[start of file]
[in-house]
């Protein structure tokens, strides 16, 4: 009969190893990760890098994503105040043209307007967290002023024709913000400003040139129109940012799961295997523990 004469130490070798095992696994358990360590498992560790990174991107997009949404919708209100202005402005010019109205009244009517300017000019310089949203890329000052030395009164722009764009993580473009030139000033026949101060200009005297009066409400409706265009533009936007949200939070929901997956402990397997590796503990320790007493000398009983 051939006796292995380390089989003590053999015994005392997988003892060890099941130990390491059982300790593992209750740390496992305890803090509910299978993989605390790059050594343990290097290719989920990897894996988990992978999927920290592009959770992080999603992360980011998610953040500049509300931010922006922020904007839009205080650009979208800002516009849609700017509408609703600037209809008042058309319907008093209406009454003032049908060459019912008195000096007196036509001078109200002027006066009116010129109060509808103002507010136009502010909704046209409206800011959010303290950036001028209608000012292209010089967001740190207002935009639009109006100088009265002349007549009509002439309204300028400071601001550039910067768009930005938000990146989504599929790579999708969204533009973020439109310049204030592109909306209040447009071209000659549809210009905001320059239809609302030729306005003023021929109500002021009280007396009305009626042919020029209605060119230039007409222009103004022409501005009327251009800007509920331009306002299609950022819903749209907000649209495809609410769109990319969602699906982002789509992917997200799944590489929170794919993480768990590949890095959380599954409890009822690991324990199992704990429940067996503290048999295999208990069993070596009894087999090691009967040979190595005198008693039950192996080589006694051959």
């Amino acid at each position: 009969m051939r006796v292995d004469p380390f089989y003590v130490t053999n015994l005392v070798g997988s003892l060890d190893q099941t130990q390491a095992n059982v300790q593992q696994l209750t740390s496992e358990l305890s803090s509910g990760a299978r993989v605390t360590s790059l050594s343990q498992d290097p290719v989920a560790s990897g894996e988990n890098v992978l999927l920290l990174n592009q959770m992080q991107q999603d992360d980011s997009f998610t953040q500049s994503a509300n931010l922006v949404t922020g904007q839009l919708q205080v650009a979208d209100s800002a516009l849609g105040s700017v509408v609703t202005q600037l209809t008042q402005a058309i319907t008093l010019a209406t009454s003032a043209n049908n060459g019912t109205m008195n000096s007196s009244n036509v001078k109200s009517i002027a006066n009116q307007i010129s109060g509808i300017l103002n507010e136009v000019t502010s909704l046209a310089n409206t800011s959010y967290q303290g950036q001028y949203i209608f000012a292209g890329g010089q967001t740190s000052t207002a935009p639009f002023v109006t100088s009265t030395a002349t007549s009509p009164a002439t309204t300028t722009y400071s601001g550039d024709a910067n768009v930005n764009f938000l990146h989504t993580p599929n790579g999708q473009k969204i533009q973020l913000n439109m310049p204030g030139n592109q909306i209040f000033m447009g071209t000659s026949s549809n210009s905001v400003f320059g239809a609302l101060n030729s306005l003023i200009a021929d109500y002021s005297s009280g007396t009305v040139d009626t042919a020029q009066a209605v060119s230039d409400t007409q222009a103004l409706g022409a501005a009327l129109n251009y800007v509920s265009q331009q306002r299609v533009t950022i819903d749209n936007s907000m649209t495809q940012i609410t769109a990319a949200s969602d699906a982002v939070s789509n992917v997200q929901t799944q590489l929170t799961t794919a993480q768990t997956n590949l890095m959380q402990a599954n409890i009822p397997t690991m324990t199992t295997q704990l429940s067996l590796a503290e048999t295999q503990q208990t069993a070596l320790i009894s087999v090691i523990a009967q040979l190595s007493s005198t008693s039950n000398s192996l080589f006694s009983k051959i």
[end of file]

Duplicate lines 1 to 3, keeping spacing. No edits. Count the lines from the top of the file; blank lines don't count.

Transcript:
[in-house]
């Protein structure tokens, strides 16, 4: 009969190893990760890098994503105040043209307007967290002023024709913000400003040139129109940012799961295997523990 004469130490070798095992696994358990360590498992560790990174991107997009949404919708209100202005402005010019109205009244009517300017000019310089949203890329000052030395009164722009764009993580473009030139000033026949101060200009005297009066409400409706265009533009936007949200939070929901997956402990397997590796503990320790007493000398009983 051939006796292995380390089989003590053999015994005392997988003892060890099941130990390491059982300790593992209750740390496992305890803090509910299978993989605390790059050594343990290097290719989920990897894996988990992978999927920290592009959770992080999603992360980011998610953040500049509300931010922006922020904007839009205080650009979208800002516009849609700017509408609703600037209809008042058309319907008093209406009454003032049908060459019912008195000096007196036509001078109200002027006066009116010129109060509808103002507010136009502010909704046209409206800011959010303290950036001028209608000012292209010089967001740190207002935009639009109006100088009265002349007549009509002439309204300028400071601001550039910067768009930005938000990146989504599929790579999708969204533009973020439109310049204030592109909306209040447009071209000659549809210009905001320059239809609302030729306005003023021929109500002021009280007396009305009626042919020029209605060119230039007409222009103004022409501005009327251009800007509920331009306002299609950022819903749209907000649209495809609410769109990319969602699906982002789509992917997200799944590489929170794919993480768990590949890095959380599954409890009822690991324990199992704990429940067996503290048999295999208990069993070596009894087999090691009967040979190595005198008693039950192996080589006694051959």
């Amino acid at each position: 009969m051939r006796v292995d004469p380390f089989y003590v130490t053999n015994l005392v070798g997988s003892l060890d190893q099941t130990q390491a095992n059982v300790q593992q696994l209750t740390s496992e358990l305890s803090s509910g990760a299978r993989v605390t360590s790059l050594s343990q498992d290097p290719v989920a560790s990897g894996e988990n890098v992978l999927l920290l990174n592009q959770m992080q991107q999603d992360d980011s997009f998610t953040q500049s994503a509300n931010l922006v949404t922020g904007q839009l919708q205080v650009a979208d209100s800002a516009l849609g105040s700017v509408v609703t202005q600037l209809t008042q402005a058309i319907t008093l010019a209406t009454s003032a043209n049908n060459g019912t109205m008195n000096s007196s009244n036509v001078k109200s009517i002027a006066n009116q307007i010129s109060g509808i300017l103002n507010e136009v000019t502010s909704l046209a310089n409206t800011s959010y967290q303290g950036q001028y949203i209608f000012a292209g890329g010089q967001t740190s000052t207002a935009p639009f002023v109006t100088s009265t030395a002349t007549s009509p009164a002439t309204t300028t722009y400071s601001g550039d024709a910067n768009v930005n764009f938000l990146h989504t993580p599929n790579g999708q473009k969204i533009q973020l913000n439109m310049p204030g030139n592109q909306i209040f000033m447009g071209t000659s026949s549809n210009s905001v400003f320059g239809a609302l101060n030729s306005l003023i200009a021929d109500y002021s005297s009280g007396t009305v040139d009626t042919a020029q009066a209605v060119s230039d409400t007409q222009a103004l409706g022409a501005a009327l129109n251009y800007v509920s265009q331009q306002r299609v533009t950022i819903d749209n936007s907000m649209t495809q940012i609410t769109a990319a949200s969602d699906a982002v939070s789509n992917v997200q929901t799944q590489l929170t799961t794919a993480q768990t997956n590949l890095m959380q402990a599954n409890i009822p397997t690991m324990t199992t295997q704990l429940s067996l590796a503290e048999t295999q503990q208990t069993a070596l320790i009894s087999v090691i523990a009967q040979l190595s007493s005198t008693s039950n000398s192996l080589f006694s009983k051959i």